Ebbetts

So onto the first proper workout, “Ebbetts”, I’ll let coach Chad give you the reasons:

Description

Ebbetts is 4×8-minute intervals between 88-94% FTP with 5-second high-power tags between 150-180% FTP. 4-minute recoveries separate the intervals.

Goals

Ebbetts’ primary goal is to improve your ability to sustain pretty high levels of your FTP for longer periods of time, i.e. increased muscular endurance.

Additionally, you can achieve increases in glycogen storage capacity, fat utilization, and your capacity for more intense workouts later on.

Ebbetts also aims to increase your ability to generate a lot of power in a very short period of time via increases in how much muscle you can activate as well as how quickly you can do it.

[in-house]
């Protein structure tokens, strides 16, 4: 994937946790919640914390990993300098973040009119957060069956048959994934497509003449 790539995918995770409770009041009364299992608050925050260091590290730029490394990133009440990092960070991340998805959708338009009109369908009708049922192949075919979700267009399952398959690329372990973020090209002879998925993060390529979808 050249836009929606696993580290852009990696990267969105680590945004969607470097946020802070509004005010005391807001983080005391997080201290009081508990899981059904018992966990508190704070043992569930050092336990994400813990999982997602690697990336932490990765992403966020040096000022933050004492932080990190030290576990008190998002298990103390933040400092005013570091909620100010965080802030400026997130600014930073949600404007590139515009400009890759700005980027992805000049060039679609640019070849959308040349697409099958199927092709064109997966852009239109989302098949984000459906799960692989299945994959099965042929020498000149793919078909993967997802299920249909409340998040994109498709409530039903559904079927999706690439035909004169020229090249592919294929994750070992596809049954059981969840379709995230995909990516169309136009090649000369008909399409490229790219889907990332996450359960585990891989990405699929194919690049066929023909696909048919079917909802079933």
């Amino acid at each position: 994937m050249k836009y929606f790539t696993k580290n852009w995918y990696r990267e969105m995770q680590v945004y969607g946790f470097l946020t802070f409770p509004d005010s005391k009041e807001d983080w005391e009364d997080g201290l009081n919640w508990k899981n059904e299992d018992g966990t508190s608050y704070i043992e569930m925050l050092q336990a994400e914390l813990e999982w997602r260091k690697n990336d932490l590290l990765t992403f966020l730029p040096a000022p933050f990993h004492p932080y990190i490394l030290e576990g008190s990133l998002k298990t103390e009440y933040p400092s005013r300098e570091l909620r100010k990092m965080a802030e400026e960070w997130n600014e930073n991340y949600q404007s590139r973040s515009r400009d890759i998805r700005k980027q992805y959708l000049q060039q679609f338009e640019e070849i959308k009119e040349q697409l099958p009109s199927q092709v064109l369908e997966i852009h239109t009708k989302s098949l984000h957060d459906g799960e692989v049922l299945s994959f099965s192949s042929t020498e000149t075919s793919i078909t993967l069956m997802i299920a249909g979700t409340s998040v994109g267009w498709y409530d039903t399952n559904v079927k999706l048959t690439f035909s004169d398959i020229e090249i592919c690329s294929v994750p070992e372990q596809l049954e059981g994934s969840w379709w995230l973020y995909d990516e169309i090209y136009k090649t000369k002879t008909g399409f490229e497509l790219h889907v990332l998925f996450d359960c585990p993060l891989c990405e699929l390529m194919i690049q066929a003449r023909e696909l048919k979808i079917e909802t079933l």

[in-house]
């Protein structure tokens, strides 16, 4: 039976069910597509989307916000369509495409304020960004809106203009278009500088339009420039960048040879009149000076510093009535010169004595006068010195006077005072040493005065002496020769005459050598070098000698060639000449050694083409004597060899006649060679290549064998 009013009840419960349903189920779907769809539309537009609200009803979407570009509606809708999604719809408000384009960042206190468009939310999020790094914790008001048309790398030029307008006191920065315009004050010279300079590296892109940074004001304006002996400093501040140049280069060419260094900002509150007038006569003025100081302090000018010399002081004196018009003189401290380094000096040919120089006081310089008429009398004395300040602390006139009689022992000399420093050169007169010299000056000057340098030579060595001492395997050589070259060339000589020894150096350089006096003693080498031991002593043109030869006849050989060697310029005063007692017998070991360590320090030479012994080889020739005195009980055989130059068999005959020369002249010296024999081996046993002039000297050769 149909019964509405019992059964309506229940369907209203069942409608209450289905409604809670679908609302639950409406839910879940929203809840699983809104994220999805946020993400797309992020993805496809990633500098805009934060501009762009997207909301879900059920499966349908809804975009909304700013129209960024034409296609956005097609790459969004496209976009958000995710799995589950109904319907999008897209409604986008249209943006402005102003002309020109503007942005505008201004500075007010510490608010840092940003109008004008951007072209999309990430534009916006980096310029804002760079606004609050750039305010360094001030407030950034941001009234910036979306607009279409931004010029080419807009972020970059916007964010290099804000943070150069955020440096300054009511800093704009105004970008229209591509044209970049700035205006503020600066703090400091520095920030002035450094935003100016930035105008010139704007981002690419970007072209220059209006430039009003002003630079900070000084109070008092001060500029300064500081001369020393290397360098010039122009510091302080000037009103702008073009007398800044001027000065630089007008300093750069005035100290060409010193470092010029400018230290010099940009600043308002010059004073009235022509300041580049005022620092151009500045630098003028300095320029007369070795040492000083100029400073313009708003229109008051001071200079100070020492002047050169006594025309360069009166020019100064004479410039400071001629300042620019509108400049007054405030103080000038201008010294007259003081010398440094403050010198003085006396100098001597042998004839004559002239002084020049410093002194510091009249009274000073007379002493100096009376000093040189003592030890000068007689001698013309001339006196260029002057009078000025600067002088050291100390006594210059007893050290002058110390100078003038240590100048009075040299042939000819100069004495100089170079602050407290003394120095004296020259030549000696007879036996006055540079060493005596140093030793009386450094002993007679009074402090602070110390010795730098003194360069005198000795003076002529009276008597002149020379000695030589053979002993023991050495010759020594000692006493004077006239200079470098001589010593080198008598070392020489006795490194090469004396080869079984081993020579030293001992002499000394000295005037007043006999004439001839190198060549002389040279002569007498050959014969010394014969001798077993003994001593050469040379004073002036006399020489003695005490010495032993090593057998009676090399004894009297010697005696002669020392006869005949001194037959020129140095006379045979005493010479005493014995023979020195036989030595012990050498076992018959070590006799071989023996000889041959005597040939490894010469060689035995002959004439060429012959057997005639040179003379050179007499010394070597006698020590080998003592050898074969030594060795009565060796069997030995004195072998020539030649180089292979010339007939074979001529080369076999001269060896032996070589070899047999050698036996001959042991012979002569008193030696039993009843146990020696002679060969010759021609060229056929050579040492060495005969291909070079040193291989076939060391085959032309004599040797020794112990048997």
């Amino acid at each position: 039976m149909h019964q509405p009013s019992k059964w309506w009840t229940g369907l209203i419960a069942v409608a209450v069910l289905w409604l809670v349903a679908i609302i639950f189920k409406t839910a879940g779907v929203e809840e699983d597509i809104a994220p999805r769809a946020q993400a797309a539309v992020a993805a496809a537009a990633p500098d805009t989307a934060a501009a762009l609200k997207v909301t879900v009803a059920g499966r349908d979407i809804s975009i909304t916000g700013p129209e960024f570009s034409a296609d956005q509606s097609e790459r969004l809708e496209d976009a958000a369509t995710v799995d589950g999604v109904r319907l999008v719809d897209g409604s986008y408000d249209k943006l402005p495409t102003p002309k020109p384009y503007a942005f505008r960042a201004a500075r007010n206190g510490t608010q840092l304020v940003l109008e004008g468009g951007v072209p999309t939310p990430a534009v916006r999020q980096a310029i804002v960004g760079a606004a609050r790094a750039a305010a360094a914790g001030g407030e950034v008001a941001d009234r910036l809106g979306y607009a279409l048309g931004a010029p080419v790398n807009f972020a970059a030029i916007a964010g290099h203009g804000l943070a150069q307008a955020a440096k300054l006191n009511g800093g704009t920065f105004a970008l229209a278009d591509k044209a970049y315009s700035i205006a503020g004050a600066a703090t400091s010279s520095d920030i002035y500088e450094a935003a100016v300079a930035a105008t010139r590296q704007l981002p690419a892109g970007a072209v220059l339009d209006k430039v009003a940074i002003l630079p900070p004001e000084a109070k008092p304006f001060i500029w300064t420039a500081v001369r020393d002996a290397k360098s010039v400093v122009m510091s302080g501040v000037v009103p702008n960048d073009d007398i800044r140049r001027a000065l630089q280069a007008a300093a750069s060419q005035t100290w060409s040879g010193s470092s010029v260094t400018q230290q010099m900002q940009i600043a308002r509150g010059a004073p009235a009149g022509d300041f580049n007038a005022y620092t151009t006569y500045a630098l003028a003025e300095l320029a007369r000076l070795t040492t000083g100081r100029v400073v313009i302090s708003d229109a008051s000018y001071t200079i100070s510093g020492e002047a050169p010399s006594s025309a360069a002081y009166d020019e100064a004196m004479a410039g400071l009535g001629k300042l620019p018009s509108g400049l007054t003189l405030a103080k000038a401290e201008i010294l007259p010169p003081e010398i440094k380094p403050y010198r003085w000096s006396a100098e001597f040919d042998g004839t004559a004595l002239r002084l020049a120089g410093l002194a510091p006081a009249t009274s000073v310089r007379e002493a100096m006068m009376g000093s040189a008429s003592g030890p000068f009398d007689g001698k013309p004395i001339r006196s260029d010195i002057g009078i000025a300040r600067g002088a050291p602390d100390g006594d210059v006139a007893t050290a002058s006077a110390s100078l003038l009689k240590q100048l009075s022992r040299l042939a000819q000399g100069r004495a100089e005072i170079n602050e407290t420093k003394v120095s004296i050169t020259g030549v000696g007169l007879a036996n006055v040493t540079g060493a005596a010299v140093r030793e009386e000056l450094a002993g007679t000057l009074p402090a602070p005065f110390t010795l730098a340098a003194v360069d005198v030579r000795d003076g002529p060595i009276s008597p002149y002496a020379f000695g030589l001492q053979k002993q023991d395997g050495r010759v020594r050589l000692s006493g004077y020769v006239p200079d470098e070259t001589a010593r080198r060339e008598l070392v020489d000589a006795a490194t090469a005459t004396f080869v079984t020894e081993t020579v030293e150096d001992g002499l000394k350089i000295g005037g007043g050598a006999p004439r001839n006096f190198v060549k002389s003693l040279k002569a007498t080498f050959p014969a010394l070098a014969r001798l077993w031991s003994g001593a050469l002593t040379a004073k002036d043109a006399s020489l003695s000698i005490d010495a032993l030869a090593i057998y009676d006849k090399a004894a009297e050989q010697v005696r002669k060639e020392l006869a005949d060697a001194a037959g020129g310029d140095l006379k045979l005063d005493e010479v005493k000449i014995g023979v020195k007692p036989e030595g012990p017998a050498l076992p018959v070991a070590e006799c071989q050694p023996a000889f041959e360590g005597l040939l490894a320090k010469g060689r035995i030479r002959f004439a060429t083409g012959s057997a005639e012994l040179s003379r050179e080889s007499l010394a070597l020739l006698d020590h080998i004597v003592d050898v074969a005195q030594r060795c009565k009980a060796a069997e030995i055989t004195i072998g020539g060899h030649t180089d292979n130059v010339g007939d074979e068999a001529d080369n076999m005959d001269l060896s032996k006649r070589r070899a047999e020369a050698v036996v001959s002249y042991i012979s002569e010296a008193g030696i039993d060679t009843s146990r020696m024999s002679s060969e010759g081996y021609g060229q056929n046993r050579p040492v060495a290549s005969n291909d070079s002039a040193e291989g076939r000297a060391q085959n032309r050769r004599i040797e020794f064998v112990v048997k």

Getting started

I started this session by swapping out my TACX skewer for a new Cycleops one, this seemed to keep my turbo trainer from moving around as much, I did still have the feeling of leaning over, but given my past position / saddle issues I’m not going down that alley again! It was fine in the end once I’d moved the turbo a bit, think it’s all in the head anyway.

So Ebbetts then, 4 x 8 minute efforts at sweetspot with ramp ups of power every few minutes. Good lord!! Pre workout I necked a gel, after the warm up I dealt with the first interval nicely, then the second before necking another gel, it felt hard going and I was feeling a bit tired (session started after 7pm) so the gel was needed.

Ebbetts graph.PNG

ERG mode – lack thereof

My set up at home is pretty basic, no fancy screens, no fancy trainer, just a Cycleops Jet Fluid Pro 2 (dumb) trainer and my Stages power meter. I then pair Trainer Road with my iphone and off I go.